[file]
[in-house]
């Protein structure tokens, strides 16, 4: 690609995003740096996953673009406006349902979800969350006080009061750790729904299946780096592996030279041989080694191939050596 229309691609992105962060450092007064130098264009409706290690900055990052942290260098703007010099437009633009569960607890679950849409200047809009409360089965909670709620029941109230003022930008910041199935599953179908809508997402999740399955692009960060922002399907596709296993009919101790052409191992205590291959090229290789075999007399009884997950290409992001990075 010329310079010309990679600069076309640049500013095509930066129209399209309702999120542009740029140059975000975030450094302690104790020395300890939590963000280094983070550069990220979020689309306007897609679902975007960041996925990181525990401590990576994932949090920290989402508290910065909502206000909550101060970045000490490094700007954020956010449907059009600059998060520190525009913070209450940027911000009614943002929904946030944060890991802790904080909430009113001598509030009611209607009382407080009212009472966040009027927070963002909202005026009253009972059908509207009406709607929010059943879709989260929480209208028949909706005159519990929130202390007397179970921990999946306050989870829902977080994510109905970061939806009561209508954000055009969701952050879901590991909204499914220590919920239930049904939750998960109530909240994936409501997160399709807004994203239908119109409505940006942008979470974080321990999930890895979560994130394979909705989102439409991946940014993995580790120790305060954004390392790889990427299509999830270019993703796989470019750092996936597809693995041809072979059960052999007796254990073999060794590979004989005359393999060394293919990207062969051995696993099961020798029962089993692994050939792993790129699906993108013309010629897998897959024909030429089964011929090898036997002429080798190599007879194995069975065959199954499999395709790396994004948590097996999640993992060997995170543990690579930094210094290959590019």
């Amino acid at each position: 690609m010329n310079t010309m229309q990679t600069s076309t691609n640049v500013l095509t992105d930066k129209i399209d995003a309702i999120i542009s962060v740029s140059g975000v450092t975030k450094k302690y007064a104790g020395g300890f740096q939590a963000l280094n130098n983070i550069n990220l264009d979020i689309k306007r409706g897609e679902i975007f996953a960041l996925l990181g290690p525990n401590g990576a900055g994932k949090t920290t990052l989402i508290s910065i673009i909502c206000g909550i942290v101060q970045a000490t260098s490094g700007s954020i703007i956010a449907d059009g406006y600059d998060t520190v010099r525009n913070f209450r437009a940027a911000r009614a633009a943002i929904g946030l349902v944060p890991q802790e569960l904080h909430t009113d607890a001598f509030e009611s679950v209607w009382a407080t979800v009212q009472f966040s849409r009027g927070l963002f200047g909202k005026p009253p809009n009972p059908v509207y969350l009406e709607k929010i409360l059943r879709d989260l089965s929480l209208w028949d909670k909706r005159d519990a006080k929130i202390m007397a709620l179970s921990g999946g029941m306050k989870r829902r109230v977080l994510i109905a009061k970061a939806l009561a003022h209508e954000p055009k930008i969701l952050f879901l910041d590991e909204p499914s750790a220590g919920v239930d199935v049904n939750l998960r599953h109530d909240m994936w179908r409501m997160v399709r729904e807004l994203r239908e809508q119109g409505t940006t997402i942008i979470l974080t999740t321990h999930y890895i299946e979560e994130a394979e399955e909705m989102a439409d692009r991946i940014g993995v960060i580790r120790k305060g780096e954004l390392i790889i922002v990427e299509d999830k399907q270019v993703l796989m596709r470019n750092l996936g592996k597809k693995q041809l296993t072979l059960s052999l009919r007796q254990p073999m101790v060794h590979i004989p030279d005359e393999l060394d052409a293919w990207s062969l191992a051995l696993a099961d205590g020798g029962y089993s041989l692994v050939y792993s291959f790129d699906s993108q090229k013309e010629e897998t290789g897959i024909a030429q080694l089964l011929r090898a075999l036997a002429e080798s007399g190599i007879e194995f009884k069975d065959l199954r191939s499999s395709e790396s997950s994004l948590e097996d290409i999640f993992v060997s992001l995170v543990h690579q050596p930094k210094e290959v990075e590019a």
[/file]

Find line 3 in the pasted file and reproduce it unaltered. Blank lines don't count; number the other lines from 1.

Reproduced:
């Amino acid at each position: 690609m010329n310079t010309m229309q990679t600069s076309t691609n640049v500013l095509t992105d930066k129209i399209d995003a309702i999120i542009s962060v740029s140059g975000v450092t975030k450094k302690y007064a104790g020395g300890f740096q939590a963000l280094n130098n983070i550069n990220l264009d979020i689309k306007r409706g897609e679902i975007f996953a960041l996925l990181g290690p525990n401590g990576a900055g994932k949090t920290t990052l989402i508290s910065i673009i909502c206000g909550i942290v101060q970045a000490t260098s490094g700007s954020i703007i956010a449907d059009g406006y600059d998060t520190v010099r525009n913070f209450r437009a940027a911000r009614a633009a943002i929904g946030l349902v944060p890991q802790e569960l904080h909430t009113d607890a001598f509030e009611s679950v209607w009382a407080t979800v009212q009472f966040s849409r009027g927070l963002f200047g909202k005026p009253p809009n009972p059908v509207y969350l009406e709607k929010i409360l059943r879709d989260l089965s929480l209208w028949d909670k909706r005159d519990a006080k929130i202390m007397a709620l179970s921990g999946g029941m306050k989870r829902r109230v977080l994510i109905a009061k970061a939806l009561a003022h209508e954000p055009k930008i969701l952050f879901l910041d590991e909204p499914s750790a220590g919920v239930d199935v049904n939750l998960r599953h109530d909240m994936w179908r409501m997160v399709r729904e807004l994203r239908e809508q119109g409505t940006t997402i942008i979470l974080t999740t321990h999930y890895i299946e979560e994130a394979e399955e909705m989102a439409d692009r991946i940014g993995v960060i580790r120790k305060g780096e954004l390392i790889i922002v990427e299509d999830k399907q270019v993703l796989m596709r470019n750092l996936g592996k597809k693995q041809l296993t072979l059960s052999l009919r007796q254990p073999m101790v060794h590979i004989p030279d005359e393999l060394d052409a293919w990207s062969l191992a051995l696993a099961d205590g020798g029962y089993s041989l692994v050939y792993s291959f790129d699906s993108q090229k013309e010629e897998t290789g897959i024909a030429q080694l089964l011929r090898a075999l036997a002429e080798s007399g190599i007879e194995f009884k069975d065959l199954r191939s499999s395709e790396s997950s994004l948590e097996d290409i999640f993992v060997s992001l995170v543990h690579q050596p930094k210094e290959v990075e590019a």